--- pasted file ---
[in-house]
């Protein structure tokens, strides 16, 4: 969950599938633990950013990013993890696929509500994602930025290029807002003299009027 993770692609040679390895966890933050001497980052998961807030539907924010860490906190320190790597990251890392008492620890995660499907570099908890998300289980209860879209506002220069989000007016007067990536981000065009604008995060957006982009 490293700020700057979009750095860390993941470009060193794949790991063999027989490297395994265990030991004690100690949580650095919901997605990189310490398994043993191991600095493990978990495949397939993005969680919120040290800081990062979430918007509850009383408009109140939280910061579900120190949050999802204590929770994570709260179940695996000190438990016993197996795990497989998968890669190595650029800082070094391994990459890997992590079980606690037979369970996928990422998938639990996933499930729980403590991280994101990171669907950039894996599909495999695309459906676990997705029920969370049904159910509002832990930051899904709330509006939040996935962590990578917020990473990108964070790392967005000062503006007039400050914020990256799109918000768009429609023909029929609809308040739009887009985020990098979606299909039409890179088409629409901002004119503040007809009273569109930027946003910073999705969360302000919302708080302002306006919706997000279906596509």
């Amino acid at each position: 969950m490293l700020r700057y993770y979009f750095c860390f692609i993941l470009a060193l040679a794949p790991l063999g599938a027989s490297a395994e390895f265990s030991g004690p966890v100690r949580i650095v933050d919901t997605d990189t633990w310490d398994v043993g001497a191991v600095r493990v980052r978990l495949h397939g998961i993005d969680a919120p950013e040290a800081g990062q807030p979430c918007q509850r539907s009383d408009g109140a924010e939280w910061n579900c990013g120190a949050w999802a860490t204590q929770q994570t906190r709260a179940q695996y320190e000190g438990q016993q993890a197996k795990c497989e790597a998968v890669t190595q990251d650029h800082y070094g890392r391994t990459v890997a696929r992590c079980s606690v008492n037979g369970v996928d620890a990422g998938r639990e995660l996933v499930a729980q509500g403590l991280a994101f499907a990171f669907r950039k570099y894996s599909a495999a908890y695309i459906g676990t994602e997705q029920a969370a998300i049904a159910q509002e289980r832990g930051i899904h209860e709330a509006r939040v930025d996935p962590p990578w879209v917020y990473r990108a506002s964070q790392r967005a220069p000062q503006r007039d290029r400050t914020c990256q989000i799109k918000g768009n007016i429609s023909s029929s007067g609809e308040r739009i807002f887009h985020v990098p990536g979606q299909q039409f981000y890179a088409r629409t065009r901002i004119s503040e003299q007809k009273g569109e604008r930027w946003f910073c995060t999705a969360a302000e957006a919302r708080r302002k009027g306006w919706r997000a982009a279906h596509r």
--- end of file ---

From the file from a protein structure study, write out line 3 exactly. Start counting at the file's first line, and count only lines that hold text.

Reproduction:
């Amino acid at each position: 969950m490293l700020r700057y993770y979009f750095c860390f692609i993941l470009a060193l040679a794949p790991l063999g599938a027989s490297a395994e390895f265990s030991g004690p966890v100690r949580i650095v933050d919901t997605d990189t633990w310490d398994v043993g001497a191991v600095r493990v980052r978990l495949h397939g998961i993005d969680a919120p950013e040290a800081g990062q807030p979430c918007q509850r539907s009383d408009g109140a924010e939280w910061n579900c990013g120190a949050w999802a860490t204590q929770q994570t906190r709260a179940q695996y320190e000190g438990q016993q993890a197996k795990c497989e790597a998968v890669t190595q990251d650029h800082y070094g890392r391994t990459v890997a696929r992590c079980s606690v008492n037979g369970v996928d620890a990422g998938r639990e995660l996933v499930a729980q509500g403590l991280a994101f499907a990171f669907r950039k570099y894996s599909a495999a908890y695309i459906g676990t994602e997705q029920a969370a998300i049904a159910q509002e289980r832990g930051i899904h209860e709330a509006r939040v930025d996935p962590p990578w879209v917020y990473r990108a506002s964070q790392r967005a220069p000062q503006r007039d290029r400050t914020c990256q989000i799109k918000g768009n007016i429609s023909s029929s007067g609809e308040r739009i807002f887009h985020v990098p990536g979606q299909q039409f981000y890179a088409r629409t065009r901002i004119s503040e003299q007809k009273g569109e604008r930027w946003f910073c995060t999705a969360a302000e957006a919302r708080r302002k009027g306006w919706r997000a982009a279906h596509r």